Reposed from Here: Rosalie Loading

    Gregarious Behavior Can Be Dangerous

    You must never delude yourself. The cause of nodules, polyps, and chronic laryngitis, hoarseness and other unpleasant vocal disorders is usually overuse and abuse of the voice. . When you talk or sing, the vocal folds vibrate. The only way to heal the folds is to avoid hitting them together temporarily. This article is aimed at YOU.

    Be very vigilant! If the voice is already under stress — hoarse, tired, fatigued, gravelly — a physical condition such as asthma, sore throat and allergies, may escalate the vocal problems, but it does not cause them. You may unconsciously compensate by replacing correct vocal technique with incorrect technique. For example, nodules do not form if the voice is used sensibly and correctly.

    Most vocal technique, speaking or singing, is comprised of learned responses; for better or worse. When vocal technique becomes automatic, one is seldom aware of how the voice is being used. Always be alert to the warning signals that your instrument is not working normally. Don’t wait until disaster strikes. Cut back drastically on vocal use the minute you recognize symptoms of vocal fatigue and stress. Social talking should be eliminated until the voice is better. Listed below are some clues to help you recognize problems:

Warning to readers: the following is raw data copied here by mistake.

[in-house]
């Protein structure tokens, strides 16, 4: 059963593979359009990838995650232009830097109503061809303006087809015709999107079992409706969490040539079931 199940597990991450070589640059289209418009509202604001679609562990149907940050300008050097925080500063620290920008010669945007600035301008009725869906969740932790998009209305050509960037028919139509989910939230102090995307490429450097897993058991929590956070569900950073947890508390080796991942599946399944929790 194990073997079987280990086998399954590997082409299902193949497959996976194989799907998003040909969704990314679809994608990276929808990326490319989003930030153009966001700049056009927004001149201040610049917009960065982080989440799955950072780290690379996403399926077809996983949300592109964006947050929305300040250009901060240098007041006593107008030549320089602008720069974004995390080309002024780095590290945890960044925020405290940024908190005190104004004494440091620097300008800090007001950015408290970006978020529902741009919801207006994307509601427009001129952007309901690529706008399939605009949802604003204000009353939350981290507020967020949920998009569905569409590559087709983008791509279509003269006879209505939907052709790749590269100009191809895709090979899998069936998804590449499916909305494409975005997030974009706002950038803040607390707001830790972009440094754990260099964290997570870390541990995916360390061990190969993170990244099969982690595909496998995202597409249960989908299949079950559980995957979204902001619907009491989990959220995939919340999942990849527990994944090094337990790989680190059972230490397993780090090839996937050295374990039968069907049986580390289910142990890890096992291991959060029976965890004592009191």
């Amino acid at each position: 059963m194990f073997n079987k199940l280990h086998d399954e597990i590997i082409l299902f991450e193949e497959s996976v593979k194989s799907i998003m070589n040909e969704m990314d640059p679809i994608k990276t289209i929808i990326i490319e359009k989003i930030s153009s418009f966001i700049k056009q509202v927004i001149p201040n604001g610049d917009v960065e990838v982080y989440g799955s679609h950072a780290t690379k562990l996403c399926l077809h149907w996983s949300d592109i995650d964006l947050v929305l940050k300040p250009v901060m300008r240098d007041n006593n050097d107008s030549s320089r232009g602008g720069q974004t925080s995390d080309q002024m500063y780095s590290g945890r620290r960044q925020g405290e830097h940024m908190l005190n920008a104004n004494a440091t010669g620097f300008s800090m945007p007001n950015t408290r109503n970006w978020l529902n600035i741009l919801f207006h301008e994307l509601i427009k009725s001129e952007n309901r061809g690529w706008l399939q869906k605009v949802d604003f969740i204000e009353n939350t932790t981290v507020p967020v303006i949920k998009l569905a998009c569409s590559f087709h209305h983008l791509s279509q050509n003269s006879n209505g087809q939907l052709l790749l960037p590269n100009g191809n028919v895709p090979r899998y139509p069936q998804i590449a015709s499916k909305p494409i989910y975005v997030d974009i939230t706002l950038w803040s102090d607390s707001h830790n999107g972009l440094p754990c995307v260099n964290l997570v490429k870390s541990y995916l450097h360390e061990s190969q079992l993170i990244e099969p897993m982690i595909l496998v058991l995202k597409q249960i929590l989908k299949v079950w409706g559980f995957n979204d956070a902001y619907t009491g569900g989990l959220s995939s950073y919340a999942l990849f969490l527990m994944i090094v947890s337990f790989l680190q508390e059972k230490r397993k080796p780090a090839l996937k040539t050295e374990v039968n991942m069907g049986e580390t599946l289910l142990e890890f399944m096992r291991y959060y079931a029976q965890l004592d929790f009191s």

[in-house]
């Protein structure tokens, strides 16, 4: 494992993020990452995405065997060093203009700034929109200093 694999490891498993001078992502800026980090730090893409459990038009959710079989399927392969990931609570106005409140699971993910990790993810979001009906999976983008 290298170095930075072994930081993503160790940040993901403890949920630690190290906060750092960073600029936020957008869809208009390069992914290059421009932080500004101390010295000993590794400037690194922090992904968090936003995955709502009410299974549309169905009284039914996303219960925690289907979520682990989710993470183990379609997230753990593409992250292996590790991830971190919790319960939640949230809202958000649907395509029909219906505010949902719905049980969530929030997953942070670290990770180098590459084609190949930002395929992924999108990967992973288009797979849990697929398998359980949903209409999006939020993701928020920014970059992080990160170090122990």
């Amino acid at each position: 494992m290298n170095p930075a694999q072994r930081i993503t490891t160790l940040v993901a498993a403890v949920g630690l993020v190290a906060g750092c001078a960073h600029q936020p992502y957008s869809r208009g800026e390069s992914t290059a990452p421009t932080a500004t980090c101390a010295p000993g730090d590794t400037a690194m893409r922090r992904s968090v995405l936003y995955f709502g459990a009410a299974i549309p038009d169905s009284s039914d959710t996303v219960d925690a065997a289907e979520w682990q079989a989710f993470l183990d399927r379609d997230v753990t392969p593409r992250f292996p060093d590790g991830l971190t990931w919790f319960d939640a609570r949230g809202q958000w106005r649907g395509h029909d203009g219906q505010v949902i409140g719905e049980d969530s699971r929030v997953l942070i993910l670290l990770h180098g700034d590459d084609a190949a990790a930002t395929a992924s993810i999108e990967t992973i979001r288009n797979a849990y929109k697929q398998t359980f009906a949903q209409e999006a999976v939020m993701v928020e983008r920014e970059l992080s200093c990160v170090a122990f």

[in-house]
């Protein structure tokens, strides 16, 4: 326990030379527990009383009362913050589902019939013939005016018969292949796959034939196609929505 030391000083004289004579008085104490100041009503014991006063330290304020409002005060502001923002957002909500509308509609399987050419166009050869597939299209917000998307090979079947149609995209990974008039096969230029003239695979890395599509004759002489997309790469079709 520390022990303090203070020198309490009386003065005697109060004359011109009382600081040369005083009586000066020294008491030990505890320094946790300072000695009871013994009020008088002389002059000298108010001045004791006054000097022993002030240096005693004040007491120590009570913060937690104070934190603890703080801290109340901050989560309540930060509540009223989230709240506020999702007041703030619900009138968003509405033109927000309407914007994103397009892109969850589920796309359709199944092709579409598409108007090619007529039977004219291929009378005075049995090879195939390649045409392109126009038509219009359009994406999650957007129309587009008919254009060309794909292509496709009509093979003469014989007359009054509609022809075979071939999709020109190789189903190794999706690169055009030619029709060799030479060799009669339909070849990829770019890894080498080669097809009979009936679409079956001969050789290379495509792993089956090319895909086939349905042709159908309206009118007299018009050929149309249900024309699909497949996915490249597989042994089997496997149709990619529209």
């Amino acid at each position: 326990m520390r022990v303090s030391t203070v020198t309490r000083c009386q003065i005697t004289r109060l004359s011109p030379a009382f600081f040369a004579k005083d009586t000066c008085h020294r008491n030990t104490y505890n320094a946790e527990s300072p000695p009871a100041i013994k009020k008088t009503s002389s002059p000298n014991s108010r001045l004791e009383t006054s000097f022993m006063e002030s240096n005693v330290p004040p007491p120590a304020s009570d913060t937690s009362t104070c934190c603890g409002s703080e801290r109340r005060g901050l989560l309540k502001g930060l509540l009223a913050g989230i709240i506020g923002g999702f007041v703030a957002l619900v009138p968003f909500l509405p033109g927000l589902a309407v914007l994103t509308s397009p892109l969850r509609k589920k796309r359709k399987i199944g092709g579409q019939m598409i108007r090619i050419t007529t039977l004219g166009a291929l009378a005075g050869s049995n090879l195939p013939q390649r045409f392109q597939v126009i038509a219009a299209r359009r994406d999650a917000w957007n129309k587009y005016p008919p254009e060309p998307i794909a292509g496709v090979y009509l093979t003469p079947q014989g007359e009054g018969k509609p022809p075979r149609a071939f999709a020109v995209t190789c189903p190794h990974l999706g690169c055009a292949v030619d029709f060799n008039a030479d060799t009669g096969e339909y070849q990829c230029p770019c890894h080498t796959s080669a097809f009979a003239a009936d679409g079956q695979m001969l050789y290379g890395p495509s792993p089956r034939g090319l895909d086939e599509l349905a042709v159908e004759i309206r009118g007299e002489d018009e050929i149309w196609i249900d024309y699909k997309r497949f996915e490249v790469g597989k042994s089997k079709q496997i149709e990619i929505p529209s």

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        I. Causes and/or exacerbates of vocal problems in singers and professional voice users.

      • A. Lack of discipline and self-motivation.

          • B. Lack of self-restraint: Overuse and abuse.

          • 1. Speaking too long, too loud, too low, over too loud noises — particularly when voice is tired or “ill.” Voice rest is not an excuse for not practicing. It is the reason to eliminate or severely restrict social talking.

          • 2. Inability to say “no” socially and professionally when you and your voice are tired, sick, and overworked.

            • C. Incorrect vocal technique. To develop good technique and maintain a healthy voice:

            • 1. Warm-up the voice every day before speaking and singing.

            • 2. Practice efficiently and carefully.

            • 3. Correct technical problems when pointed out and work diligently to correct them as soon as possible.

                • 4. Correct specific vocal habits that hamper good technique:

                • a. Mouth/jaw not open enough.